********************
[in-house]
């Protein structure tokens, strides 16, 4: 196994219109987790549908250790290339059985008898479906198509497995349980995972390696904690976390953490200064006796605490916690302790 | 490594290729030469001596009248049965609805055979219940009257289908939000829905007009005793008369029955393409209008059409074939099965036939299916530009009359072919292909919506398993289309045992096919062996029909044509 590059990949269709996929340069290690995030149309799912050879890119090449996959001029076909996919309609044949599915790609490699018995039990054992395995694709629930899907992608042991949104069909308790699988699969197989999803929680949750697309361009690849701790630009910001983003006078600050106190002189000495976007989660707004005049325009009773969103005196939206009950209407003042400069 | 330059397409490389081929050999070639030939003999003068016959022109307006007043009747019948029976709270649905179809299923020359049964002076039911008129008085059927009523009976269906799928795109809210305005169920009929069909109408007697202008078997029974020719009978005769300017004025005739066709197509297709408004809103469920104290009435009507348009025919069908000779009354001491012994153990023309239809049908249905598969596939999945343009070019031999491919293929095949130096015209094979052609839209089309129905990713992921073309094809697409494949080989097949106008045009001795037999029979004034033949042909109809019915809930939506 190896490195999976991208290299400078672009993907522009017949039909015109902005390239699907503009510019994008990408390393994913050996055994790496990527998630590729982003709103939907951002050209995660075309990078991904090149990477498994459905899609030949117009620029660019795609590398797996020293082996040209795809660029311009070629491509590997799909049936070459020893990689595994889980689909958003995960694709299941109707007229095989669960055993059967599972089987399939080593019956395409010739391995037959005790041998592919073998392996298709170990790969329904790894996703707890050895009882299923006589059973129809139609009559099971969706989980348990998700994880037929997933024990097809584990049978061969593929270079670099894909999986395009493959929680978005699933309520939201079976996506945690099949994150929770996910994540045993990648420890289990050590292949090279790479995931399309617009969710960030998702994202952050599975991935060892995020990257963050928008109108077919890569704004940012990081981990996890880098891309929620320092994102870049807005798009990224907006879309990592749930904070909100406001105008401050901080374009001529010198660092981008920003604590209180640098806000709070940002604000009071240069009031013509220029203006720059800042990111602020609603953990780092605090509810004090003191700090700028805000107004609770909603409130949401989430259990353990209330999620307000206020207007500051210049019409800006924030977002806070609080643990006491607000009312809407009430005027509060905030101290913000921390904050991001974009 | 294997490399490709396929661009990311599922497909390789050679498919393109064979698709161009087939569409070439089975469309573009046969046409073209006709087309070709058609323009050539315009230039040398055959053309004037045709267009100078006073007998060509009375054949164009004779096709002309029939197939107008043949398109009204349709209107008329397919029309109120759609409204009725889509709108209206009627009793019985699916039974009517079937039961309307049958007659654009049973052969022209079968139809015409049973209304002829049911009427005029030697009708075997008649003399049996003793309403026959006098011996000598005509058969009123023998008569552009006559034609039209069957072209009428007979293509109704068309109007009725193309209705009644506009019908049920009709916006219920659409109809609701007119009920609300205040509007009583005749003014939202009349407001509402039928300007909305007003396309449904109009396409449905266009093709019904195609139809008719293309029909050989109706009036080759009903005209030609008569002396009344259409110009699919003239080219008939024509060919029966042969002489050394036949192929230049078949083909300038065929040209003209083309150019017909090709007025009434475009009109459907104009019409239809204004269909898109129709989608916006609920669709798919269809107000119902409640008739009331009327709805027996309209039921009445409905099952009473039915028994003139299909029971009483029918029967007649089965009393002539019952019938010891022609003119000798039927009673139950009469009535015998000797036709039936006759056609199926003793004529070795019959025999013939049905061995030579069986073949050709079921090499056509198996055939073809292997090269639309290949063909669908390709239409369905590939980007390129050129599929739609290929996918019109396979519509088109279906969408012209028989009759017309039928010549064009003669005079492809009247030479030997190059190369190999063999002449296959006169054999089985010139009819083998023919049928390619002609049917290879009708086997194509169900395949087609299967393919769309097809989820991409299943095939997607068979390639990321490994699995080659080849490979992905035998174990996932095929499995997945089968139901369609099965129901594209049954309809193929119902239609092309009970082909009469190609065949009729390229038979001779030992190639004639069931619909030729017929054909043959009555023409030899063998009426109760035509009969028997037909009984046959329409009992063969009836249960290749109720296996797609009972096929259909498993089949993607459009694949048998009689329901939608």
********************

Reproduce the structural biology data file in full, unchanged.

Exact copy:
[in-house]
């Protein structure tokens, strides 16, 4: 196994219109987790549908250790290339059985008898479906198509497995349980995972390696904690976390953490200064006796605490916690302790 | 490594290729030469001596009248049965609805055979219940009257289908939000829905007009005793008369029955393409209008059409074939099965036939299916530009009359072919292909919506398993289309045992096919062996029909044509 590059990949269709996929340069290690995030149309799912050879890119090449996959001029076909996919309609044949599915790609490699018995039990054992395995694709629930899907992608042991949104069909308790699988699969197989999803929680949750697309361009690849701790630009910001983003006078600050106190002189000495976007989660707004005049325009009773969103005196939206009950209407003042400069 | 330059397409490389081929050999070639030939003999003068016959022109307006007043009747019948029976709270649905179809299923020359049964002076039911008129008085059927009523009976269906799928795109809210305005169920009929069909109408007697202008078997029974020719009978005769300017004025005739066709197509297709408004809103469920104290009435009507348009025919069908000779009354001491012994153990023309239809049908249905598969596939999945343009070019031999491919293929095949130096015209094979052609839209089309129905990713992921073309094809697409494949080989097949106008045009001795037999029979004034033949042909109809019915809930939506 190896490195999976991208290299400078672009993907522009017949039909015109902005390239699907503009510019994008990408390393994913050996055994790496990527998630590729982003709103939907951002050209995660075309990078991904090149990477498994459905899609030949117009620029660019795609590398797996020293082996040209795809660029311009070629491509590997799909049936070459020893990689595994889980689909958003995960694709299941109707007229095989669960055993059967599972089987399939080593019956395409010739391995037959005790041998592919073998392996298709170990790969329904790894996703707890050895009882299923006589059973129809139609009559099971969706989980348990998700994880037929997933024990097809584990049978061969593929270079670099894909999986395009493959929680978005699933309520939201079976996506945690099949994150929770996910994540045993990648420890289990050590292949090279790479995931399309617009969710960030998702994202952050599975991935060892995020990257963050928008109108077919890569704004940012990081981990996890880098891309929620320092994102870049807005798009990224907006879309990592749930904070909100406001105008401050901080374009001529010198660092981008920003604590209180640098806000709070940002604000009071240069009031013509220029203006720059800042990111602020609603953990780092605090509810004090003191700090700028805000107004609770909603409130949401989430259990353990209330999620307000206020207007500051210049019409800006924030977002806070609080643990006491607000009312809407009430005027509060905030101290913000921390904050991001974009 | 294997490399490709396929661009990311599922497909390789050679498919393109064979698709161009087939569409070439089975469309573009046969046409073209006709087309070709058609323009050539315009230039040398055959053309004037045709267009100078006073007998060509009375054949164009004779096709002309029939197939107008043949398109009204349709209107008329397919029309109120759609409204009725889509709108209206009627009793019985699916039974009517079937039961309307049958007659654009049973052969022209079968139809015409049973209304002829049911009427005029030697009708075997008649003399049996003793309403026959006098011996000598005509058969009123023998008569552009006559034609039209069957072209009428007979293509109704068309109007009725193309209705009644506009019908049920009709916006219920659409109809609701007119009920609300205040509007009583005749003014939202009349407001509402039928300007909305007003396309449904109009396409449905266009093709019904195609139809008719293309029909050989109706009036080759009903005209030609008569002396009344259409110009699919003239080219008939024509060919029966042969002489050394036949192929230049078949083909300038065929040209003209083309150019017909090709007025009434475009009109459907104009019409239809204004269909898109129709989608916006609920669709798919269809107000119902409640008739009331009327709805027996309209039921009445409905099952009473039915028994003139299909029971009483029918029967007649089965009393002539019952019938010891022609003119000798039927009673139950009469009535015998000797036709039936006759056609199926003793004529070795019959025999013939049905061995030579069986073949050709079921090499056509198996055939073809292997090269639309290949063909669908390709239409369905590939980007390129050129599929739609290929996918019109396979519509088109279906969408012209028989009759017309039928010549064009003669005079492809009247030479030997190059190369190999063999002449296959006169054999089985010139009819083998023919049928390619002609049917290879009708086997194509169900395949087609299967393919769309097809989820991409299943095939997607068979390639990321490994699995080659080849490979992905035998174990996932095929499995997945089968139901369609099965129901594209049954309809193929119902239609092309009970082909009469190609065949009729390229038979001779030992190639004639069931619909030729017929054909043959009555023409030899063998009426109760035509009969028997037909009984046959329409009992063969009836249960290749109720296996797609009972096929259909498993089949993607459009694949048998009689329901939608």